Madrid today is a multicultural metropolis bursting with all kinds of ethnicities from across the world. Part of its charm is the immense cultural heritage which the Spanish capital brings to the table, and if you are interested in that, you should take out time to discover the distinctive Islamic history of Madrid and Spain. Mosques in Madrid are a good way to start exploring and understanding the unique history of the country. Today, only a few remnants from the Islamic empire still linger, including the beautiful architectural structures strewn across the country.
Mosques In Madrid
There are primarily two famous mosques in Madrid, which mainly act as the place of worship. Both these Madrid mosques are also a place of conserving and showcasing the Islamic culture of the city, apart from Casa Arabe, which again is working towards strengthening the relationship with the Islamic and Arabic world.
1. Madrid Central Mosque
Also called Abu-Bakr mosque, this building is located at Cuatro Caminos in the Tetuan district of Madrid city. Interestingly this was the first Muslim prayer place built in the city in over a thousand years since the end of Islamic era in 1089 AD. The mosque was completed only in 1988 and was designed by Juan Mora. Besides being a beautiful and peaceful mosque in Madrid, Spain, the place also serves as the headquarters of Union of Islamic Communities in Spain.
Location: Calle Anastasio Herrero, 5, Madrid
2. Islamic Cultural Centre in Madrid
One of the best mosques in Madrid, this place is maintained by the Aga Khan Trust for Culture. This mosque is built in white marble with exteriors inspired by the Arabic heritage of the religion in this region. The architecture is faintly similar to the famous Alhambra located in Granada. Inside, the various levels of patios are aimed at greater interaction and integration within the community of Muslims who reside in the region.
The mosque seems quite interesting and alluring from the outside. The centre is spread over six floors. It has an auditorium, school, library, a museum, gym, restaurant, and a lecture room. There are also two exhibition spaces that visitors are welcome to look through. The centre was completed as recently as 1992, and is the biggest Islamic cultural space in Spain.
Location: Calle Salvador de Madariaga
Best Time To Visit Madrid
It is best to visit the Spanish capital in either spring or autumn (March and October) as the weather is extremely pleasant and balmy during this time. The sun sets around 10 PM in peak summers from June to July, which gives one a lot of time to explore the city. On the other hand, the temperature goes upto forty degrees, which makes the city a semi-ghost town in summers as most natives head to the sea to escape the heat.
How To Reach Madrid
By Air: The international airport, Adolfo Suarez Madrid Barajas airport, is about fifteen kilometres away from the city. It is one of the busiest ports in Europe, with flights connecting to every main city of the world as well as different parts of Spain.
By Train: Madrid has two main rail lines, the national network connecting the city to places like Barcelona, Seville, Valencia, Cuenca, and others in the country. While the other is the international line, connecting Madrid to major cities in Europe. Estacion de Atocha is the main train station of Madrid, having local as well as international trains pulling in at all times.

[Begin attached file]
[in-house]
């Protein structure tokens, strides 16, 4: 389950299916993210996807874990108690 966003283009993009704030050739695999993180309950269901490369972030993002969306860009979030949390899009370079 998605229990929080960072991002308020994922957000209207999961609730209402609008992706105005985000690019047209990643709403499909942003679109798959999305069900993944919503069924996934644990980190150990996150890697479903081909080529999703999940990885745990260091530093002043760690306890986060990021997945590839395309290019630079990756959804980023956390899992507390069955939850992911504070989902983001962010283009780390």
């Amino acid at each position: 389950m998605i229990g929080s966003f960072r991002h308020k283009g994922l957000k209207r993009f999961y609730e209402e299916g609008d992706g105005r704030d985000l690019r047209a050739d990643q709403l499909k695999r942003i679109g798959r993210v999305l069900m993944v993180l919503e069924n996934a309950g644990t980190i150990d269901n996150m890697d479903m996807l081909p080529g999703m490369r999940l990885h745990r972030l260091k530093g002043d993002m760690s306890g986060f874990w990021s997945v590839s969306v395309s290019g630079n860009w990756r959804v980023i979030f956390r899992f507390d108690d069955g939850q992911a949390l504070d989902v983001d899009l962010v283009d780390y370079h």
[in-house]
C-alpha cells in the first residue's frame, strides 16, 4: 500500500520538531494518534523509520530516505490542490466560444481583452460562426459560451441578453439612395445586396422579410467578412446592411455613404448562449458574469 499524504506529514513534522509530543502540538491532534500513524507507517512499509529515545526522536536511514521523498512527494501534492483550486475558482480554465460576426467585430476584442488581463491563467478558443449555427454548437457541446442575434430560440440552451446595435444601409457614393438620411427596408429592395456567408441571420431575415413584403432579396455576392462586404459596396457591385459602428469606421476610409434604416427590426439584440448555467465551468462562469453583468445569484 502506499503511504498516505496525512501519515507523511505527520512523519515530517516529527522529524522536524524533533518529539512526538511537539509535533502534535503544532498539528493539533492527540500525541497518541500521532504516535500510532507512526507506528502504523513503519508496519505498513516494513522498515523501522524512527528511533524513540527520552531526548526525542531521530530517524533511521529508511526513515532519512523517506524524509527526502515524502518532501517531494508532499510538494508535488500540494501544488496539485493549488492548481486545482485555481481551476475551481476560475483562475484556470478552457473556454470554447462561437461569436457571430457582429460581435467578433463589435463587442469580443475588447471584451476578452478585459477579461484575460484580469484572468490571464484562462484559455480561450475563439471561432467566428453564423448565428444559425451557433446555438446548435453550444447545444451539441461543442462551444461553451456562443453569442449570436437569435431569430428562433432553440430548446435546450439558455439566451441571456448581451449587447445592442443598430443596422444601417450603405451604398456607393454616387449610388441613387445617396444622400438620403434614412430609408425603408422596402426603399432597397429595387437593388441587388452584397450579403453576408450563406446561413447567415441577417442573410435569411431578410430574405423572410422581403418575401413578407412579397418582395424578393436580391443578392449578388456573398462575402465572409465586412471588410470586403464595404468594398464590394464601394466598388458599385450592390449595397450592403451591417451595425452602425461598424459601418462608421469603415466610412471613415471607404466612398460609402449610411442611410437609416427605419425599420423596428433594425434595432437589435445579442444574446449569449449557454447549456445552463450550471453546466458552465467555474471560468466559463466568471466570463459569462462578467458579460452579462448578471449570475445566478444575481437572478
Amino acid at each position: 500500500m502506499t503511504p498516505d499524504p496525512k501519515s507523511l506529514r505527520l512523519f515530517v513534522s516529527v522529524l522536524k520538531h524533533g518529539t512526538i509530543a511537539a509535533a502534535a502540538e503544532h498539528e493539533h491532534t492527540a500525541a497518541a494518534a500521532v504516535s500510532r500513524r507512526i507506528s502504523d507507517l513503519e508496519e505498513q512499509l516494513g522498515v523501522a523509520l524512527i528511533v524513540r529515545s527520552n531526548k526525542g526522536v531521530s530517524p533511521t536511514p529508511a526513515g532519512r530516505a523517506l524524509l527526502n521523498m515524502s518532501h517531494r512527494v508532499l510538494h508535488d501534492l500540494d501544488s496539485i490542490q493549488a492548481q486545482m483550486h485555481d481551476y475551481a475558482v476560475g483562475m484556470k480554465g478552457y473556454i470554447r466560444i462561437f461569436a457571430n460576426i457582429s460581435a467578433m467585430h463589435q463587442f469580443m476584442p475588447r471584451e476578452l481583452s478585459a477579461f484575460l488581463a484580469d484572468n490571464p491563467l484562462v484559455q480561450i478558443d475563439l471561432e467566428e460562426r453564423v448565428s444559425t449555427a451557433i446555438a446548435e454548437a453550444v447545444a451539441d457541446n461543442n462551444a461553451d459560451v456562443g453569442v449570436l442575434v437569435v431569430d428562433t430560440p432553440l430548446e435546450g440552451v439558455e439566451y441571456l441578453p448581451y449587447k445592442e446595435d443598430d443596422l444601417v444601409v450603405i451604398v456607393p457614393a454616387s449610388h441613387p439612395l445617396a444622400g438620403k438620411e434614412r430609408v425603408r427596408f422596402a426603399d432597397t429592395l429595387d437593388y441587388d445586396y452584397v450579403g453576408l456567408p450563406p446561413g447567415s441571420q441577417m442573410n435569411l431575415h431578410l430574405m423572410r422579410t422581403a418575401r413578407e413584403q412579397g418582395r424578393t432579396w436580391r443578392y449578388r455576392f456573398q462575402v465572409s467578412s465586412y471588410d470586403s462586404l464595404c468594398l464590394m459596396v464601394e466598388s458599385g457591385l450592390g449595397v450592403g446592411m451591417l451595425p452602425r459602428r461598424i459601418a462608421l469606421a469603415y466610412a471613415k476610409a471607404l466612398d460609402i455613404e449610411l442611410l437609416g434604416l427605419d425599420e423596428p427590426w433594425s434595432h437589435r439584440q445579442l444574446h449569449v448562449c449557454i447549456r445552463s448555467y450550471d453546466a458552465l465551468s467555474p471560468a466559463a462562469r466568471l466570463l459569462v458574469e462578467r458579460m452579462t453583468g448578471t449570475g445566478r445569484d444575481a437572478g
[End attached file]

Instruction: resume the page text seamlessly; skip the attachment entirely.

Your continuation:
By Road: The city of Madrid has two main bus stations connecting it to different points in the south as well as north of the country. You can hire a cab and drive to Madrid from cities like Berlin, Milan, Barcelona, Lisbon or London as well. The distances vary, however the well maintained national highways make the travel upto Madrid quite easy.
How To Get Around In Madrid
Madrid is a well connected city, with quite cheap public transportation available. Apart from the usual cabs, the city also has metros and buses as public transport systems. Madrid has Europe’s second largest metro system with eleven different lines connecting most of the city. You can also ride bicycles or mopeds to different parts of the city, which makes for the authentic Madrid experience. You can also take your bicycle on the metro or the local train to suburbs around the city.
Suggested Read: 10 Coolest Hostels In Madrid That Are Also Easy On Your Pocket
Other Mosques In Spain You Can Visit
Here are a few other mosques that you can visit when you are in Spain:
1. Great Mosque of Cordoba
A UNESCO World Heritage Site, this beautiful place was considered a marvel by followers of both religions. After getting converted into a Catholic Church, the place went through a number of alterations in the years that followed, however most of the original, prime features remain unchanged.
2. Mosque of Cristo de la Luz, Toledo
Built in 999, this is the only surviving Moorish mosque in Toledo which somewhat remains unchanged. The mosque was in fact built over a Visigothic church, and was changed in a chapel after the Christian capturing. It is one of the best preserved mosques in the whole country. Unlike the Barcelona Mosque, this is a huge mosque with a blend of Moorish and native styles.
There are only a few surviving Muslim structures in the country. The mosques in Madrid are today a place of worship and cultural conservation, mainly built in the late 20th century. So, how many of these cultural places have you covered? Book a trip to Madrid today with TravelTriangle and get the best deals!
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